Stretch the dough apart to test the elasticity at this point. The goal is that you are able to stretch the dough out pretty far without it tearing. If it tears immediately, continue kneading.
After kneading, if you’ve noticed that the dough is sticking excessively to your hands, add flour 1 teaspoon at a time.
Alternatively, if the dough is dry, add water 1 teaspoon at a time, incorporating between additions to ensure you don’t’ add too much.
Once your dough feels tacky and elastic, it’s time for the next step!
Step 3: Rest!
Now is the time for both you and the dough to rest. All good things come with rest, right? So pour yourself a glass of wine and cover your dough with plastic wrap or – even better – Bee’s Wrap (affiliate link).
Let sit at room temperature on the counter for 30-60 minutes. This will give you time to enjoy that glass of vino, prepare your sauce, or keep dancing away in the kitchen!
Step 4: Roll it Out
Your homemade pasta dough has rested, as have you (unless that kitchen dance party kept going) and now you’re hungry and the best part is here: rolling out the dough.
You’re not too far away from having fresh pasta on your table and in your belly, because once it’s rolled out, it doesn’t need long to cook!
I love my pasta machine! It gives me all the authentic vibes, it’s easy to use, a great price point (especially compared to other stand-mixer attachments) and I’ve had it for years without an issue!
Bonus: all you have to do is wipe it clean!
Divide the fresh pasta dough into at least 4 sections. Take one, and cover the remaining.
Form the first section into somewhat of a rectangle shape, just thin enough that you an thread it into the pasta machine on the thickest setting.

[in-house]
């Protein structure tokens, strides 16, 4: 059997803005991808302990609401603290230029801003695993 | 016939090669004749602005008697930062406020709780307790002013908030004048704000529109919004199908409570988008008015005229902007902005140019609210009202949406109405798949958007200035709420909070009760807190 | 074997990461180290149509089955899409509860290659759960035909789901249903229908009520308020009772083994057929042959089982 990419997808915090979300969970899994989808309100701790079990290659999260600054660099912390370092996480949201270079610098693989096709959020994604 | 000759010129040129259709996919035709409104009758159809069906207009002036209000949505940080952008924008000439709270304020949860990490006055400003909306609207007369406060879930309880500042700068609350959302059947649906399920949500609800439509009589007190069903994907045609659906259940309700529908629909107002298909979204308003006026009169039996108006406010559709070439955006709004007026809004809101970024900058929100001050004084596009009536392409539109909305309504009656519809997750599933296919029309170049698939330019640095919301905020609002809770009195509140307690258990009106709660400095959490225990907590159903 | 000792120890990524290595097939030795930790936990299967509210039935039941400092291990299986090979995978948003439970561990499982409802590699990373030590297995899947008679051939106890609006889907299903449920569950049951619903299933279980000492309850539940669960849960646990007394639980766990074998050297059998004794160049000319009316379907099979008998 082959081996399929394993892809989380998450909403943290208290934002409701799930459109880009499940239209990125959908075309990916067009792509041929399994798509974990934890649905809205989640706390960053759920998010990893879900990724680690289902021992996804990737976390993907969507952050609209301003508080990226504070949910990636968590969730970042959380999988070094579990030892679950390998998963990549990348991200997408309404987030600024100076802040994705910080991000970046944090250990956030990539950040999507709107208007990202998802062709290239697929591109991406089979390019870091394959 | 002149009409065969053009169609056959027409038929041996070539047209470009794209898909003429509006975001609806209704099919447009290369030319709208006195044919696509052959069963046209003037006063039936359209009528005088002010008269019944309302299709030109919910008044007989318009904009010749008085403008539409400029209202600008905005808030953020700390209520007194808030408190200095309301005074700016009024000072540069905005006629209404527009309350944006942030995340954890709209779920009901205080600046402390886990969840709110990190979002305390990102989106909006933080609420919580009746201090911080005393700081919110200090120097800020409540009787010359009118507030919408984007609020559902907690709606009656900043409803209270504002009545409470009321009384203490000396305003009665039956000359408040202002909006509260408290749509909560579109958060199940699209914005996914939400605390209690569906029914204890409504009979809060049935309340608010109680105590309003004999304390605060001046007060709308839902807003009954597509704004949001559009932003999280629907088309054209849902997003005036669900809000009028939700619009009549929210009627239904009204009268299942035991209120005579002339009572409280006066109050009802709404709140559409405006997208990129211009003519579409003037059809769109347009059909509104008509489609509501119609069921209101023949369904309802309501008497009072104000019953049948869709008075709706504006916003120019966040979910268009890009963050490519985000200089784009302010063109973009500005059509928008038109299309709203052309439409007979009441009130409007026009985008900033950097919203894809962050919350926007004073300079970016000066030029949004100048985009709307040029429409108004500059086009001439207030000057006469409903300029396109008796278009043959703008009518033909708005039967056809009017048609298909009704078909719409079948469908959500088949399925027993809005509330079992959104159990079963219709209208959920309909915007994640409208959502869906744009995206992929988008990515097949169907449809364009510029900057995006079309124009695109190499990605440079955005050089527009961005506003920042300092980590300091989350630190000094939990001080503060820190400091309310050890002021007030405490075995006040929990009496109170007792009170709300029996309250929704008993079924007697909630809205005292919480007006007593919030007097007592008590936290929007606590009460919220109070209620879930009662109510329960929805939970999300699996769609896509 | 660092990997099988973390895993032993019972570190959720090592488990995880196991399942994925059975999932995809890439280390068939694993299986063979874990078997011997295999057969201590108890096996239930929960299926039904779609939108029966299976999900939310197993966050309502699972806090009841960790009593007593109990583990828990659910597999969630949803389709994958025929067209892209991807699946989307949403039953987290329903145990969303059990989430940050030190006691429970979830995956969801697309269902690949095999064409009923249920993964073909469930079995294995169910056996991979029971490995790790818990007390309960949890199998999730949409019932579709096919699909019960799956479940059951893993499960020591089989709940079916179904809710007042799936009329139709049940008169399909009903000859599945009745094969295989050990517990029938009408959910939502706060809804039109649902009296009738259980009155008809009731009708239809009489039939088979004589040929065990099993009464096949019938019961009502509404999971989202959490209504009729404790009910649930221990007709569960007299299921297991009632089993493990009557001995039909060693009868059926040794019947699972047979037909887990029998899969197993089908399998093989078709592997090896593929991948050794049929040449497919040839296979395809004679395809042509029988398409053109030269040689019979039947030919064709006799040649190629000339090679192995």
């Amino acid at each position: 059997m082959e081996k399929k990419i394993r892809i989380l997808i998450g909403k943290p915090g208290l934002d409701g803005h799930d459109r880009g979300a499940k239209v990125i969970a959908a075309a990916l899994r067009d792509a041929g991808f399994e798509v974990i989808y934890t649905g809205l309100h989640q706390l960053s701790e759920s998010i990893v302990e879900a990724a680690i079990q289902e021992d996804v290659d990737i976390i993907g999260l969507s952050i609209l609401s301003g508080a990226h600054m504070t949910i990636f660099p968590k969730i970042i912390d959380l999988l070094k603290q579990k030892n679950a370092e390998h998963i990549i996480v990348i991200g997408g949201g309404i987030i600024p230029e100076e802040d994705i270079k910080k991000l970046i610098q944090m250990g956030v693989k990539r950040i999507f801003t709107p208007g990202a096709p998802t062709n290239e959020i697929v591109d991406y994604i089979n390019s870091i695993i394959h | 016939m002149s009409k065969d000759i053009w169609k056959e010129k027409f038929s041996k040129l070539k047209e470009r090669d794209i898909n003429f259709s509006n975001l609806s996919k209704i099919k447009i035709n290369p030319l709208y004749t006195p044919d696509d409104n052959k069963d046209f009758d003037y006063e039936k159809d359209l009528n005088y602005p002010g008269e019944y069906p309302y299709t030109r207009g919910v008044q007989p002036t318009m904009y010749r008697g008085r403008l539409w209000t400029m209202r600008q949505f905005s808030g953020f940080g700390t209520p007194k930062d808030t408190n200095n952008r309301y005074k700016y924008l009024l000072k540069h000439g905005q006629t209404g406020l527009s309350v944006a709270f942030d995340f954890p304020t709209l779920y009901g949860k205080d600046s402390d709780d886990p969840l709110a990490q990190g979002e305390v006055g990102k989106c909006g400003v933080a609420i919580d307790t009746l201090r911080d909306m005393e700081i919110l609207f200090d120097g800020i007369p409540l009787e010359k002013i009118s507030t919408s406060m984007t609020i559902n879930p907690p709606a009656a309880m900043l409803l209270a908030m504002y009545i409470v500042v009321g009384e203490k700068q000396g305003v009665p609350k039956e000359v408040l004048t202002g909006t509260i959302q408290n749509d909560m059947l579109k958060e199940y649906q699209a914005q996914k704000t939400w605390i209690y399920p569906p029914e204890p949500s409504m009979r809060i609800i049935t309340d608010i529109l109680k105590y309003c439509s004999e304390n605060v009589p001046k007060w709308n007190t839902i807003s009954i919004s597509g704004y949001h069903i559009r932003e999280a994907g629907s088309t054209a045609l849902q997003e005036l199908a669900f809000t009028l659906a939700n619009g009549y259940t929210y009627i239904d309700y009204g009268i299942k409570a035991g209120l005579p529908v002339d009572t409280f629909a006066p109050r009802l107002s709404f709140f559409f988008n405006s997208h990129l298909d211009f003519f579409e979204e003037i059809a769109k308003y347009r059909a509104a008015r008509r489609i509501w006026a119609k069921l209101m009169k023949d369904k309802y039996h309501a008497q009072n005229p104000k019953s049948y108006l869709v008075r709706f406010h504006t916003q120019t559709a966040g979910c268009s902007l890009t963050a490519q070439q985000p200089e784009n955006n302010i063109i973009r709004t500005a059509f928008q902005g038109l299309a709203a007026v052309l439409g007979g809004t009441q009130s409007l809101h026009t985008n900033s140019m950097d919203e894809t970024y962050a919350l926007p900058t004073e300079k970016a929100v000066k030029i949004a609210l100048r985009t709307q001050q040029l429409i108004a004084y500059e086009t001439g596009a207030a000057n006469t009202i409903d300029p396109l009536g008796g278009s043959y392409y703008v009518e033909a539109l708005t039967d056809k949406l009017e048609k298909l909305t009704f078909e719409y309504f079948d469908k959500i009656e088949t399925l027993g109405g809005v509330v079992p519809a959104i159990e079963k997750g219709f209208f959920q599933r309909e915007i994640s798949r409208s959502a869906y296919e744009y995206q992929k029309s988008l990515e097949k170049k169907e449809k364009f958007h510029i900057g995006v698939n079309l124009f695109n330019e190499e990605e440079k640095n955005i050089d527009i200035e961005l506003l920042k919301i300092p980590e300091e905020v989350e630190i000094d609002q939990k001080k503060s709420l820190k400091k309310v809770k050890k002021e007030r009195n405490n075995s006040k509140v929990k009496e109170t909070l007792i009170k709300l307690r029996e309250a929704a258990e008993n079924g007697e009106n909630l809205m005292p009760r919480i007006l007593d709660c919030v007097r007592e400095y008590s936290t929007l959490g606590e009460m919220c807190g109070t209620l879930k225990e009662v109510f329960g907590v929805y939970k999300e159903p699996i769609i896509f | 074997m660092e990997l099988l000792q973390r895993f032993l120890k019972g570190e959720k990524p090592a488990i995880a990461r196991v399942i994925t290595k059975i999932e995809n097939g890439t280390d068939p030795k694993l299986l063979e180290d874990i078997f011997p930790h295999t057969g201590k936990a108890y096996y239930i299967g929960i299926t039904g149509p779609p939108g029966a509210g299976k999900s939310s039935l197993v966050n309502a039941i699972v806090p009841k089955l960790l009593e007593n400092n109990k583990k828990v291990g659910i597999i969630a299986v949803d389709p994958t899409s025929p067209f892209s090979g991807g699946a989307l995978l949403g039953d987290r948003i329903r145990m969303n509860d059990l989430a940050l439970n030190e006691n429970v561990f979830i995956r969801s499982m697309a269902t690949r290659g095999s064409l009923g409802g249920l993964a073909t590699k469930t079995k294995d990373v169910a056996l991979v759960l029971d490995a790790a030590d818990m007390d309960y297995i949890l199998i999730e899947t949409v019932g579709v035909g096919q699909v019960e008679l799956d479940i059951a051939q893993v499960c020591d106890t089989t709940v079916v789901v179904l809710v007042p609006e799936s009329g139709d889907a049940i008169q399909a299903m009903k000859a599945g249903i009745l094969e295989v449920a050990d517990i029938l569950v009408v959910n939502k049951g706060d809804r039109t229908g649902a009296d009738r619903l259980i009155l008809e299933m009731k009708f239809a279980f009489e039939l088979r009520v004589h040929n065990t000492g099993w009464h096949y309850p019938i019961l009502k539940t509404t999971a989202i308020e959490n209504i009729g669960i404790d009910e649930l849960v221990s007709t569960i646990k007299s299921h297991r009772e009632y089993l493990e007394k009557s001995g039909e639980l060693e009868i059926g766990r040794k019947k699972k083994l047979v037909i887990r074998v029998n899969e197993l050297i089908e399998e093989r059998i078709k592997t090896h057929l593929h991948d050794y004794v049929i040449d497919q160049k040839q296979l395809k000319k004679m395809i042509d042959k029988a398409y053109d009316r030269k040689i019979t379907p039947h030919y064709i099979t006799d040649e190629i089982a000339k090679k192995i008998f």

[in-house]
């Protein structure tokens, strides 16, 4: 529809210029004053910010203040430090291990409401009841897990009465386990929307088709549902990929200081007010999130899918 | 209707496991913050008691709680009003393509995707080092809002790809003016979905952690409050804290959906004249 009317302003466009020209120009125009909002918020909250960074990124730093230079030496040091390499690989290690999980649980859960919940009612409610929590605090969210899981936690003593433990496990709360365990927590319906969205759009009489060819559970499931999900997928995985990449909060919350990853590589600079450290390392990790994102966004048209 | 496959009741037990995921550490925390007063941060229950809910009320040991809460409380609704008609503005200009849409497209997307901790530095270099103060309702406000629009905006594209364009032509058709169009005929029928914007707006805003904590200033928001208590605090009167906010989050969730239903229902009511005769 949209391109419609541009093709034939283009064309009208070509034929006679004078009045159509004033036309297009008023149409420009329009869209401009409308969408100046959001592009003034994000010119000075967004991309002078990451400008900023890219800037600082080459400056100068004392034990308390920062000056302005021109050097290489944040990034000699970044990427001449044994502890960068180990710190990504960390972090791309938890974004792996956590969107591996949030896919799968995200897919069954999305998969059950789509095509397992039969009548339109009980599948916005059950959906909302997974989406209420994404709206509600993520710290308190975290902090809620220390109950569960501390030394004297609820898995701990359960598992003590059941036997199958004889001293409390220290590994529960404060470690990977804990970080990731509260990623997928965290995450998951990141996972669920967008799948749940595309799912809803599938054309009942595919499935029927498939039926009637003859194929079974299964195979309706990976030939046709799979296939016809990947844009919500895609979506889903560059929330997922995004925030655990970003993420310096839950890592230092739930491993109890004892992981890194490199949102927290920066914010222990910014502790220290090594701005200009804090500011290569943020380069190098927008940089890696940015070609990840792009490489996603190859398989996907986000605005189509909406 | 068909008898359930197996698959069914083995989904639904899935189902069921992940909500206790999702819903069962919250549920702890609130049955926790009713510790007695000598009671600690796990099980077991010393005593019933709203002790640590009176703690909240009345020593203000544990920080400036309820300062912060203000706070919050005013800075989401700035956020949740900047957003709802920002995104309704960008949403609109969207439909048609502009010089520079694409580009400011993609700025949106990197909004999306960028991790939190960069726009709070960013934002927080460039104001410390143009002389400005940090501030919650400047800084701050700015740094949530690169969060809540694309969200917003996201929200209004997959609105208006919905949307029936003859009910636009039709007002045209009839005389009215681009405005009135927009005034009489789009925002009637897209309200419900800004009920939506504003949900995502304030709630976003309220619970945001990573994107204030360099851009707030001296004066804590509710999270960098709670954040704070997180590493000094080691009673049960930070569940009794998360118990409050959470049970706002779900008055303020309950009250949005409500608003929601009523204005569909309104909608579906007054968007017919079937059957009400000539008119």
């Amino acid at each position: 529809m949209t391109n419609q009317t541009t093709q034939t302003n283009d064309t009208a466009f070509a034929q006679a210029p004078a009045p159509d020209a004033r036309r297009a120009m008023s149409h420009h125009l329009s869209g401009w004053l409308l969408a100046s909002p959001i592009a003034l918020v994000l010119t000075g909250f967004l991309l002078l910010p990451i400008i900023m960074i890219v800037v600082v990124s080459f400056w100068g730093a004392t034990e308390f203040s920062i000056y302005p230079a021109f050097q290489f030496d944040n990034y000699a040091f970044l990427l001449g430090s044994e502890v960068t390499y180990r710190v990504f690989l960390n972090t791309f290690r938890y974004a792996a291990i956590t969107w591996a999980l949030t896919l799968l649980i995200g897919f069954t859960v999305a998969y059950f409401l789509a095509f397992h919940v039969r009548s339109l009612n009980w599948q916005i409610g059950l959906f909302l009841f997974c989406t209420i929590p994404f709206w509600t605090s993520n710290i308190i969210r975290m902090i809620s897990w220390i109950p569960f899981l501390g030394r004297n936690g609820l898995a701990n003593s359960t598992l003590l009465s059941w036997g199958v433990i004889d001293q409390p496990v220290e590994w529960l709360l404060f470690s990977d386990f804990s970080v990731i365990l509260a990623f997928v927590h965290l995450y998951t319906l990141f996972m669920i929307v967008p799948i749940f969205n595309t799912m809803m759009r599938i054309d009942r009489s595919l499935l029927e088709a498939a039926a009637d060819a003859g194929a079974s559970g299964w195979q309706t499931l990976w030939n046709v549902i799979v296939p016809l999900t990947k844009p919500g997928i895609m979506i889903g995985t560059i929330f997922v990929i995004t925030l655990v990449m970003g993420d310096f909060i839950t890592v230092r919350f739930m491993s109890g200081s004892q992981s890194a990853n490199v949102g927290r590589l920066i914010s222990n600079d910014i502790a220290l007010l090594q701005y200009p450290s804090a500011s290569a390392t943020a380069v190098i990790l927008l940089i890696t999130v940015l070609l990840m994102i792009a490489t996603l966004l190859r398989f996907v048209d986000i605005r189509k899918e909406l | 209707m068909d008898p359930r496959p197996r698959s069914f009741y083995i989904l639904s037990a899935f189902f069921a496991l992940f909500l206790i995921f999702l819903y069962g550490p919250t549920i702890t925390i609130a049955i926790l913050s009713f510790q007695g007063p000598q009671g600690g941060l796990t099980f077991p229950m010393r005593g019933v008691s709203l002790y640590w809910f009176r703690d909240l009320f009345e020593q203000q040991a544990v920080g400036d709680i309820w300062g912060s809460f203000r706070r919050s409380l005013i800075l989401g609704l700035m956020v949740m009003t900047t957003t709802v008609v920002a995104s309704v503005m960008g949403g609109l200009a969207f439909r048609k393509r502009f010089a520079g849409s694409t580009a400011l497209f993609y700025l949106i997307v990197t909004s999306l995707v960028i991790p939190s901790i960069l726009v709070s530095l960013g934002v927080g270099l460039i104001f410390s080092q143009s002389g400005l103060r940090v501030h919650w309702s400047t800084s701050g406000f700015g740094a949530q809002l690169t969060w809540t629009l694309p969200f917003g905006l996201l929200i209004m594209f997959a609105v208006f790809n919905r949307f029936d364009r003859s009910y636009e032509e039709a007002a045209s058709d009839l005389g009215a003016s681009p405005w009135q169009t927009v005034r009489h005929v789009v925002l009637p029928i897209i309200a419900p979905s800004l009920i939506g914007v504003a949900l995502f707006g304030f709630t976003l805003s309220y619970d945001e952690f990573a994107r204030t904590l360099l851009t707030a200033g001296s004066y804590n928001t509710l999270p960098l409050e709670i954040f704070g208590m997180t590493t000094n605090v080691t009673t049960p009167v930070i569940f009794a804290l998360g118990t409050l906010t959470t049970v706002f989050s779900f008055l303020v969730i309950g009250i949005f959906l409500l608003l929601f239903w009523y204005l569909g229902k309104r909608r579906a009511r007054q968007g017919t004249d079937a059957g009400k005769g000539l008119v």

Run it through the thickest setting, and once through, fold in any wonky edges to form another rectangle.
You’ll run it through the thickest setting again, continuing until you’re happy with the shape. I settle on a mostly rectangle, and sometimes the edges are rounded, and that’s a-ok!
Once you’ve gone through the thickest setting and have somewhat of a rectangle sheet shape, continue working the sheet through the settings – thickest to thinnest – stopping at your desired thickness.
Set the pasta sheet on a semolina lined baking sheet or counter top and continue with the remaining dough sections.
From here, you can run it through a fettuccine or spaghetti setting or use as desired. Like, hello cheese ravioli!
How to Make Homemade Pasta without a Machine
I told you we’d get to it.
If you don’t have a pasta machine, you’ll need a good rolling pin and a pizza cutter or knife.
Follow the steps above to form each section of dough into a rectangle, roll until your desired thickness is reached, and cut into the shape you’re going to make. Fettuccine or Pappardelle is easiest when cutting with a pizza cutter or knife.
How to Cook Fresh Pasta
The beauty is that fresh pasta cooks much more quickly than dried pasta – but that also means you need to keep an eye on it!
To cook fresh pasta, bring a large stock pot of salted water to a boil. Add the pasta and begin stirring immediately to prevent the noodles from stickin together.
Cook the pasta to al dente, as you would any other pasta, however, the time will vary depending on the thickness of your pasta. When I roll fettuccine noodles to the second to last thinnest setting on my machine, the noodles cook for 1 1/2 to 2 minutes. I like to test a noodle once they begin floating.
How to Store Fresh Pasta
I’m usually known to cook my fresh pasta immediately (who wants to wait?!). You can dry it out for 30 minutes, on a pasta rack or a flour coated baking sheet, as some would recommend.
If not cooking right away, you can store the pasta dough in the fridge for up to 2 days, or freeze it for up to 3 weeks. If frozen, thaw at room temperature or in the fridge.
Recipes to Make with Homemade Pasta Dough
- Cheese Ravioli
- Roasted Butternut Squash Ravioli with Brown Butter Poppy Seed Sauce
- Sweet Corn Basil Ravioli
- Vegetarian Spinach Lasagna
- Roasted Cherry Tomato Sauce
- Classic Tomato Sauce
Did you make this recipe? Please leave a star rating and review in the form below. I appreciate your feedback, and it helps others, too!Print
This post was originally published in October 2016; the text and some photos were updated for clarity in October 2020, along with a video.